April 2003 




Source: Renter's Rights-The Basics 2nd Edition

Attorney Janet Portman & Marcia Stewart 


Mediation in landlord-tenant disputes is fairly informal. More likely than not, the mediator will have you and your landlord sit down together. Each side is usually asked to discuss all issues they consider important-even emotional ones. This process of airing the entire dispute often cools people off considerable and can lay the foundation for a fairly quick compromise. 

If the dispute is not resolved easily, the mediator may suggest ways to resolve the problem, or may even keep everyone talking long enough to realize that the real problem goes deeper than the one being mediated. Typically this is helped along thro a process called caucusing., in which each side occupies a separate, private room, with the mediator shuttling back and forth with offers and counteroffers. When settlement appears near, everyone gets back together and mediator helps guide the parties to an agreement everyone approves.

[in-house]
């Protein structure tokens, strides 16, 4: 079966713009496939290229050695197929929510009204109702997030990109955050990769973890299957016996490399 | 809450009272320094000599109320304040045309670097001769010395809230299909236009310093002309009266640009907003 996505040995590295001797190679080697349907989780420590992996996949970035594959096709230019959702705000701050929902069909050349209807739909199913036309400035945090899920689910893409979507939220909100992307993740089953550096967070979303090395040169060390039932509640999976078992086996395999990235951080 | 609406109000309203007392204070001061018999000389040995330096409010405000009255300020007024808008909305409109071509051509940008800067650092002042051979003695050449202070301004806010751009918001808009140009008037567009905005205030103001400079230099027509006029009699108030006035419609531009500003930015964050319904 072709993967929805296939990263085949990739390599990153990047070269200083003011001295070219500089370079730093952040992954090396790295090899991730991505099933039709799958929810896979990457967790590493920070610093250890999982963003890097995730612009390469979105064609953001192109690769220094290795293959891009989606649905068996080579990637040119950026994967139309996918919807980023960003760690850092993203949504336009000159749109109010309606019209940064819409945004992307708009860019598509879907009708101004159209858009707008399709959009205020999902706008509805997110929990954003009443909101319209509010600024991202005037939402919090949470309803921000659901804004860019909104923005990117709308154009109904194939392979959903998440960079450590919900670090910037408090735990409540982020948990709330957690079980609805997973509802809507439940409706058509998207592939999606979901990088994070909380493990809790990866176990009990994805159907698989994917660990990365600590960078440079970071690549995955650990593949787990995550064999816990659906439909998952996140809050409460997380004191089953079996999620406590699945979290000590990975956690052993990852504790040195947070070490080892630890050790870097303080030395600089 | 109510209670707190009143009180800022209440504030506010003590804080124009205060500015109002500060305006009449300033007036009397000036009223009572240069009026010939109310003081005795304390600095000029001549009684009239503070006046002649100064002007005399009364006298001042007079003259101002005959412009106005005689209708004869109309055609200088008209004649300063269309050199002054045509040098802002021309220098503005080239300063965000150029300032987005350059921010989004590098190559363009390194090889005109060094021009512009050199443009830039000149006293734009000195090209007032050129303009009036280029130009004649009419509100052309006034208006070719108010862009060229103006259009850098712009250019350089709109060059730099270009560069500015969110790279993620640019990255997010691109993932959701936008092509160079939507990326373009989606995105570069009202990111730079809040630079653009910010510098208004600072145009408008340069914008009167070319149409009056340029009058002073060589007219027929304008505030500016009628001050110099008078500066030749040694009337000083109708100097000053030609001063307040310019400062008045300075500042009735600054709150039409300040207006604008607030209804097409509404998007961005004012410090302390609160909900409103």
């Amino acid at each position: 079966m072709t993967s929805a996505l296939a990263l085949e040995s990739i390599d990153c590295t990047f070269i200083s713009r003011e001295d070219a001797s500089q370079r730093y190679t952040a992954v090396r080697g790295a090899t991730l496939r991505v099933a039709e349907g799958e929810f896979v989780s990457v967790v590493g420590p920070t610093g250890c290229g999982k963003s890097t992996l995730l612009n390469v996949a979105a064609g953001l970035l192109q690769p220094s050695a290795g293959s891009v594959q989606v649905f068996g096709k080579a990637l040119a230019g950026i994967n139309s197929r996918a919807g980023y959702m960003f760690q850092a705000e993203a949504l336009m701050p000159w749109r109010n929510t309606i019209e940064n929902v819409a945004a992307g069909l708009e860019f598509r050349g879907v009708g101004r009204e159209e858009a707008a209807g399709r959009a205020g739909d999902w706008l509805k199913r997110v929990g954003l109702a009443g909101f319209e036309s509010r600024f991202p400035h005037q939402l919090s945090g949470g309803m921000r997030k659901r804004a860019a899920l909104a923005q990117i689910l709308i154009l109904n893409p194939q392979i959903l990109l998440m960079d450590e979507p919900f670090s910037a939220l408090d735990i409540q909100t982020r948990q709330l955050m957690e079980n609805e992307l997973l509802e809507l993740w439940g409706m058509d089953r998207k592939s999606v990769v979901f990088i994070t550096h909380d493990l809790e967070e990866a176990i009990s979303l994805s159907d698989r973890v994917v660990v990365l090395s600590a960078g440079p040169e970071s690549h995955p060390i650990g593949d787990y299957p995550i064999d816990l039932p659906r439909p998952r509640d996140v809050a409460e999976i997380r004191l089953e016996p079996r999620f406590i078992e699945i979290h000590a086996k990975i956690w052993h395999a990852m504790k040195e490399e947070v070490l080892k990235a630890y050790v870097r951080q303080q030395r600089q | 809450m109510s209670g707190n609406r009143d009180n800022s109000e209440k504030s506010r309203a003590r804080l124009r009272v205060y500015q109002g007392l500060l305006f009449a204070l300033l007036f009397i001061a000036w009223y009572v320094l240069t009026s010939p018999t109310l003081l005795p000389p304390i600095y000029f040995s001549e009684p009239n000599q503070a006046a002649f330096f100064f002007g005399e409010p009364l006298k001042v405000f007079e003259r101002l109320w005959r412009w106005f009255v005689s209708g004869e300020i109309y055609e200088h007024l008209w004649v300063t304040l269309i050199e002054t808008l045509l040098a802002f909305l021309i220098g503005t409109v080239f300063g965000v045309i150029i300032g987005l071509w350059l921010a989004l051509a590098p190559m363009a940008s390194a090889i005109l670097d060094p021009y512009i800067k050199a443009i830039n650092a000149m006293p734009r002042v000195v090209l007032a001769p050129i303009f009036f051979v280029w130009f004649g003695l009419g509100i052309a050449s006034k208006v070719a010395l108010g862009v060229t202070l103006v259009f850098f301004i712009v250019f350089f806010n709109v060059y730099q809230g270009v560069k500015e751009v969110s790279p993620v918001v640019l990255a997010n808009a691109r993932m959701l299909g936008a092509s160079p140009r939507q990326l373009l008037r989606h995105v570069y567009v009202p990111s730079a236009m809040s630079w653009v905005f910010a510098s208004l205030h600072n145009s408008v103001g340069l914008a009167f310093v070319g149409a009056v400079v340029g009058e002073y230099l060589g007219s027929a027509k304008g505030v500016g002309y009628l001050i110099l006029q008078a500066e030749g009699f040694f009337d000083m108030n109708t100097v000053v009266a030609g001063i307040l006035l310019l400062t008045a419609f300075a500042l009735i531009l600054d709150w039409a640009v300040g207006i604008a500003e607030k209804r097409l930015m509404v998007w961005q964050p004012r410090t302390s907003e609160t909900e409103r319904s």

Many areas offer free or low-cost community mediation programs. The community group in our area is Dispute Resolution Center @ Catholic Charities of Herkimer County located @ 61 West Street, Ilion, New York: Telephone: 315/894-9917 for information. 

Many skeptics are surprised to learn that mediation does work. One big reason is the cooperative spirit that emerges. By agreeing to mediate a dispute in the first place, you and the landlord implicitly agree to solve your own problems. Also, the fact that no judge or arbitrator has the power to impose what may be an unacceptable solution reduces fear and defensiveness on both sides.


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This web page was updated on 03/31/2003.